Oncoming, or head-on crashes involve a collision between two vehicles traveling in opposite directions. This was the third most common motorcycle crash type accounting for 11 percent (225) of the total. Few of these crashes occurred at intersections (5 percent versus 25 percent for all other cash types) and few occurred on divided highways (7 percent versus 25 percent). About half occurred on straight roadways and half occurred on curves. Driver factors, typically failure to remain in established lane and/or excessive speed, were most often assigned to the motorcycle (158 versus 58).

Left-turn oncoming crashes, as with the oncoming crash type described above, involve vehicles traveling in opposite directions. However, for this crash type, one of the vehicles is in the process of making a left-turn in front of oncoming traffic. This was the fourth most common crash type accounting for 8 percent (176) of the total. The left-turn was almost always being made by the other vehicle and not the motorcycle (175 of 176 events). That is, the motorcycle almost always had the superior right of way. This crash often occurred at intersections (69 percent) or at driveways and alleys (7 percent).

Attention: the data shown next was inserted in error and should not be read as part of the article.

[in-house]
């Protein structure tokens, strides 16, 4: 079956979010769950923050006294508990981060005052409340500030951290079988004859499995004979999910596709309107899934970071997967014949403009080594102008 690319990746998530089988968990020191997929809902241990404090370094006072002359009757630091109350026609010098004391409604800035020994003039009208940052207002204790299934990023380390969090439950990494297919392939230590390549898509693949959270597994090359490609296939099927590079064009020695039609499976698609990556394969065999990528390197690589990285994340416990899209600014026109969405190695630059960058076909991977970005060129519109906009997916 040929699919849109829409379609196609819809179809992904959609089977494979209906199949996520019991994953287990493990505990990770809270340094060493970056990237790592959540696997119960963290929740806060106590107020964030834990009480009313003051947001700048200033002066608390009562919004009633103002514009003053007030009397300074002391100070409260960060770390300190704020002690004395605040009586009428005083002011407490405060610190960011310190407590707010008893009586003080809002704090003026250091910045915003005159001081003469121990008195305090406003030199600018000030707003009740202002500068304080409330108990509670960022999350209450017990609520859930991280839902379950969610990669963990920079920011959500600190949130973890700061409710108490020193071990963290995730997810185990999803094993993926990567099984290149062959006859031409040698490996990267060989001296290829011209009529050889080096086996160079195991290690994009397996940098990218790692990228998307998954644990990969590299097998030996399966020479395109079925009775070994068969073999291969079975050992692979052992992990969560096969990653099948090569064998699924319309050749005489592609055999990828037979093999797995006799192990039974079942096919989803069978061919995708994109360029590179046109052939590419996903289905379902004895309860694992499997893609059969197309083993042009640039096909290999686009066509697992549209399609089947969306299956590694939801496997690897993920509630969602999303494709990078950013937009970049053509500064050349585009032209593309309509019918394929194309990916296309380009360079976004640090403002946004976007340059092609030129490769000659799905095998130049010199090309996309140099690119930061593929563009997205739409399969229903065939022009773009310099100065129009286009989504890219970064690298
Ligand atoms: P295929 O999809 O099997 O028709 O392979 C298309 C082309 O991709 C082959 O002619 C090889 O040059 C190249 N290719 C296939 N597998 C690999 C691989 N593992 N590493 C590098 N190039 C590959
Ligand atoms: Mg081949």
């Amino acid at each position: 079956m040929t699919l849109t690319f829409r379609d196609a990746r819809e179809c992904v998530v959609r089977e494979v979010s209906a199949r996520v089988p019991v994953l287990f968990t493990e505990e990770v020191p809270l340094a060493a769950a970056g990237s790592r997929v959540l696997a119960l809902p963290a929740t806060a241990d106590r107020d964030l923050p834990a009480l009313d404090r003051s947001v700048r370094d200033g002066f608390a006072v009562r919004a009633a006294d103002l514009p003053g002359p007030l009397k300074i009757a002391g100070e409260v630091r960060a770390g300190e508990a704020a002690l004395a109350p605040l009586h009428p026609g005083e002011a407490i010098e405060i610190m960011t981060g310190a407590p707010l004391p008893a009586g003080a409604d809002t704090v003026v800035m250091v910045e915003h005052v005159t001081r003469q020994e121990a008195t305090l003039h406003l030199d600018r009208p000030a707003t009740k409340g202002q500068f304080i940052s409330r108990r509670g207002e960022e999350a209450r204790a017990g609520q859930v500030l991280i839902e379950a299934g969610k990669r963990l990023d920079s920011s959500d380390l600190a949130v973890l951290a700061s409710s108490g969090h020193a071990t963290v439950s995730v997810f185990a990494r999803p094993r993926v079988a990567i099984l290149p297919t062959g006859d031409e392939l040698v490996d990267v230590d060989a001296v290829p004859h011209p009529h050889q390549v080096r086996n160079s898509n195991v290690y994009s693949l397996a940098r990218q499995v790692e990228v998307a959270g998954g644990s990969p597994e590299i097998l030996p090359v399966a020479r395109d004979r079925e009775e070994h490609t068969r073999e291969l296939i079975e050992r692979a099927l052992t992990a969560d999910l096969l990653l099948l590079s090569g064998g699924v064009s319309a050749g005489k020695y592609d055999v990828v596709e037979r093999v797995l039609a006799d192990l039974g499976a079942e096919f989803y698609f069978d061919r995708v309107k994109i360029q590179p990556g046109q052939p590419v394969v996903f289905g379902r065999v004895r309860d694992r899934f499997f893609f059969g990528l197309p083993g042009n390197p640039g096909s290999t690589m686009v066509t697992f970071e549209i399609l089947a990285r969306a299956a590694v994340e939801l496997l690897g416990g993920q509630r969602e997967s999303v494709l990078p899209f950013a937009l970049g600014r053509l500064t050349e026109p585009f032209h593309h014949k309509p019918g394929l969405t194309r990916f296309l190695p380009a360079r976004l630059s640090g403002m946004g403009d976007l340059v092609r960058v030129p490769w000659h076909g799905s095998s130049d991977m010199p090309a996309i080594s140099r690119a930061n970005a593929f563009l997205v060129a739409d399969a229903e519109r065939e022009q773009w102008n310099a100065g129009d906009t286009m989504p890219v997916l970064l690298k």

Motorcyclist down crashes cover situations where the motorcyclist loses control of the vehicle and goes down in the roadway. The motorcycles could have struck something in the roadway or have been struck by some other vehicle after going down. This was the fifth most common crash type accounting for 7 percent (152) of the total. Generally, it could not be determined why the motorcycle went down. The "loss of control" could have been a deliberate action on the part of the motorcyclist (i.e., putting the bike down) to avoid some perceived threat ahead. The crashes occurred on dry (93 percent) level (73 percent) roadways that were straight (56 percent) or curved (43 percent).